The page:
As we enter the coldest winter months, the term “cuffing season” is being used with greater frequency by unattached women and men. Not familiar with it? Urban Dictionary and First Date Stories’ Modern Day Dating Dictionary define “cuffing season” as a time in which people “…who would normally rather be single or promiscuous find themselves…desiring to be ‘cuffed,’ or tied down by a serious relationship.” Finding a partner to spend time indoors, and in the warmth with, becomes of utmost importance.
While there are few academic studies that focus on cuffing, it may be a very real phenomenon, grounded in principles of psychology. Being that the term “cuffing season” connects temperature with our perceptions and behaviors, it relates to the subject of embodied cognition, which is the idea that our perceptions affect how we think.1 Embodied cognition demonstrates that social experiences are not independent of our bodies and physical experiences. This connection is also bidirectional, meaning that our thoughts influence our bodies and our bodies influence our thoughts.
Consider the research finding, for example, that touching warm objects influences peoples’ assessments of others; as participants who held a cup of hot coffee rated a random person as warmer and friendlier compared to those who held a cup of cold coffee.2 Definitely keep this in mind the next time you go out for coffee or tea on a first date!
Reversing this temperature and perception relationship, researchers have also found that people literally felt cold, or preferred warm food, when they experienced being socially excluded. This demonstrated that feelings of isolation led people to seek warmth.2
Being that our environmental experiences can influence our thoughts and our perceptions of situations, it seems natural that the winter months would affect our desire to be close to others. Therefore, the link between embodied cognition and cuffing seems natural.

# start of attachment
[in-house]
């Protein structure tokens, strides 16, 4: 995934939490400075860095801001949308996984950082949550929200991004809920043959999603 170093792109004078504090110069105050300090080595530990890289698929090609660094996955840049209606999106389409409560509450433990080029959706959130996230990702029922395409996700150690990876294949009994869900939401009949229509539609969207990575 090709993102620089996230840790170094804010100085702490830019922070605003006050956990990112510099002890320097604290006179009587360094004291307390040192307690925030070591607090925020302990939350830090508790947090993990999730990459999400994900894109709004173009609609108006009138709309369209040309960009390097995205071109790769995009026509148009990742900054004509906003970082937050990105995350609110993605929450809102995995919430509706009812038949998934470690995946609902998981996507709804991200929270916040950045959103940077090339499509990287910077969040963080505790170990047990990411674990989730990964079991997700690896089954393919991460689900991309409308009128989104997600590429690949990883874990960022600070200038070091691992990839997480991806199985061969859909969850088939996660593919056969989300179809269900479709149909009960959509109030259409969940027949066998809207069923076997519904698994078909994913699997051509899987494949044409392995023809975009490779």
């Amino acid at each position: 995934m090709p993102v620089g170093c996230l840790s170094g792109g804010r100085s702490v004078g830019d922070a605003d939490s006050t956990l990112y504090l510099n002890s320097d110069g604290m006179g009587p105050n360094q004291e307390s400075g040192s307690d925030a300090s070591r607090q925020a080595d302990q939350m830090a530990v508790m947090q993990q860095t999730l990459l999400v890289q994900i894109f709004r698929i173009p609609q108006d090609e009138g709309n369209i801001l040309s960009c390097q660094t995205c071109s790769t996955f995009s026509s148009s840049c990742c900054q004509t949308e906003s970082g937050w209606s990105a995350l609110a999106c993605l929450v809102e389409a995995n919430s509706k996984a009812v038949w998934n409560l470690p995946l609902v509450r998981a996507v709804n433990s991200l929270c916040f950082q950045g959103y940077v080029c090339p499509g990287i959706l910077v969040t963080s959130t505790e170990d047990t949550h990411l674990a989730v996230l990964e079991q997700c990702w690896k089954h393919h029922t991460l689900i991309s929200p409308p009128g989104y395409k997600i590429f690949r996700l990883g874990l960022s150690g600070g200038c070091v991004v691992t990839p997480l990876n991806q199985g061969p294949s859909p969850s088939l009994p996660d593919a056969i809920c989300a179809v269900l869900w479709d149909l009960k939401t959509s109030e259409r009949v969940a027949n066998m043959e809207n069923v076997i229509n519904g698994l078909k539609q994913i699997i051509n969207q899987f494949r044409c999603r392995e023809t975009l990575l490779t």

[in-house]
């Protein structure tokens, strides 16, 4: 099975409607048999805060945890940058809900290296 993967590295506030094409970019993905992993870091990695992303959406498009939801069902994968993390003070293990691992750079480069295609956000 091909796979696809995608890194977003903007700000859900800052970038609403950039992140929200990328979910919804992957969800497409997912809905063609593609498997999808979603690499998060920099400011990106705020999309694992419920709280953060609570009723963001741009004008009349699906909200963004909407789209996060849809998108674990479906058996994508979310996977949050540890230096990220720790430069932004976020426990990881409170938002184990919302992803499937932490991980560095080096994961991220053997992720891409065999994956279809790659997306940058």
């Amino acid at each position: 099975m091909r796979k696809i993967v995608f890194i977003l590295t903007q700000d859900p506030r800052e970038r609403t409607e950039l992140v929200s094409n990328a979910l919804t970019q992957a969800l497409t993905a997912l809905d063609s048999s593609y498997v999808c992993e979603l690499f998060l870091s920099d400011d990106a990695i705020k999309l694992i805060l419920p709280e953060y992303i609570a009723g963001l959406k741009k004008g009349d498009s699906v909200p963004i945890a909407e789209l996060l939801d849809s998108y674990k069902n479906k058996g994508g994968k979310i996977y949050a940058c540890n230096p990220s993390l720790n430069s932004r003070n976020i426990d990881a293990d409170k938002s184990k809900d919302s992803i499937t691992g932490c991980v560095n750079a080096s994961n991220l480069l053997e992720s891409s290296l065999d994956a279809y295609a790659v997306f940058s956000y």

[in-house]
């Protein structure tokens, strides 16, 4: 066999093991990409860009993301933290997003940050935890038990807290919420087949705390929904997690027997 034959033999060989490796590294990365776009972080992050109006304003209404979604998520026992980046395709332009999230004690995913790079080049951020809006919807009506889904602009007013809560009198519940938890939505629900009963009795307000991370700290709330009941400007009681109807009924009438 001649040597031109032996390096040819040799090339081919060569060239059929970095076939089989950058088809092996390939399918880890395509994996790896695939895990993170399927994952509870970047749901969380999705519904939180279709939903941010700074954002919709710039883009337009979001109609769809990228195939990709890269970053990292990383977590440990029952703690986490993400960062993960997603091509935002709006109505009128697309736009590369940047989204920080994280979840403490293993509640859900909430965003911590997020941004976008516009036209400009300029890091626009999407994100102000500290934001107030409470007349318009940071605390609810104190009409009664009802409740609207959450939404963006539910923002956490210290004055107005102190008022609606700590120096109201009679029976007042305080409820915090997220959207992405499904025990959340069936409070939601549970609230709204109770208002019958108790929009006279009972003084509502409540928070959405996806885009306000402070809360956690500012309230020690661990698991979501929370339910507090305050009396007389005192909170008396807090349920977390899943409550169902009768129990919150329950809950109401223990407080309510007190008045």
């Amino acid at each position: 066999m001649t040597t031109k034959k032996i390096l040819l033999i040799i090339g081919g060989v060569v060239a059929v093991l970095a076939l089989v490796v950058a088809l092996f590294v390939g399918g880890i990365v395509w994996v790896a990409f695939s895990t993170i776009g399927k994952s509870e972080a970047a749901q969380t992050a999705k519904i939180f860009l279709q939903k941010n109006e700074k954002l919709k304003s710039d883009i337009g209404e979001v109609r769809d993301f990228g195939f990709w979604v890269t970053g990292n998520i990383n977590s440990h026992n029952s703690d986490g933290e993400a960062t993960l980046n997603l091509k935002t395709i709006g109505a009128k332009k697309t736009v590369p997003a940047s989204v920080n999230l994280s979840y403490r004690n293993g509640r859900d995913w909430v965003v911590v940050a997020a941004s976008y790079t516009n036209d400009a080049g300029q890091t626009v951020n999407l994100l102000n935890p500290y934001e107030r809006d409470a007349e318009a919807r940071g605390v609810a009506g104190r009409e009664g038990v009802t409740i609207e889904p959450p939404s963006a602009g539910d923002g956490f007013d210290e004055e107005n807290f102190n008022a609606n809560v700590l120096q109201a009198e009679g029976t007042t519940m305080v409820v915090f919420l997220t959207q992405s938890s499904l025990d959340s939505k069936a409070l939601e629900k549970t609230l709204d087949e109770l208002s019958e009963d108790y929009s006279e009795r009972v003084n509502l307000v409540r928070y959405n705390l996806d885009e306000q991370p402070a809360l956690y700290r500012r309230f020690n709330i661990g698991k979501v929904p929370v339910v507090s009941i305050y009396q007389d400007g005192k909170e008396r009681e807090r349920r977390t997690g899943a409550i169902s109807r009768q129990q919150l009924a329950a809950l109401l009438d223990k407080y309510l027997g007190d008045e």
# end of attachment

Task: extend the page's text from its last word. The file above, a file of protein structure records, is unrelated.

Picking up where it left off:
Even though the desire to be with others in the cold hasn’t received much research attention, studies have focused on how the cold can affect our activity preferences. In a recent series of studies, researchers set out to determine if physical coldness activates the motivation for psychological warmth, which may manifest itself in the preference for romantic movies.3
In the first study, 53 participants were randomly assigned to either drink hot or cold tea and were presented with information on three movies from each of the following four genres: romance, action, comedy, and thrillers. Next, they rated how good they thought each movie would be.
Participants consuming cold drinks showed a greater preference for romance movies than those having the hot drinks. However, the ratings for the other movie genres were not significantly different, demonstrating that the cold only influenced perception of romance movies, not movies in general. Overall, the research suggests that physical coldness led to an increased liking for romance movies.3
If you live where the weather can get brutally cold and you’re preparing to endure what may be the worst part of the winter, take a tip from the research. Set your movie queue up to include plenty of romantic films! Not only will they be entertaining, but they may bring you some much needed warmth. Perhaps you’ll also want to invite a special someone to enjoy them with you.
Part of this article is excerpted from a post on Psychology Today.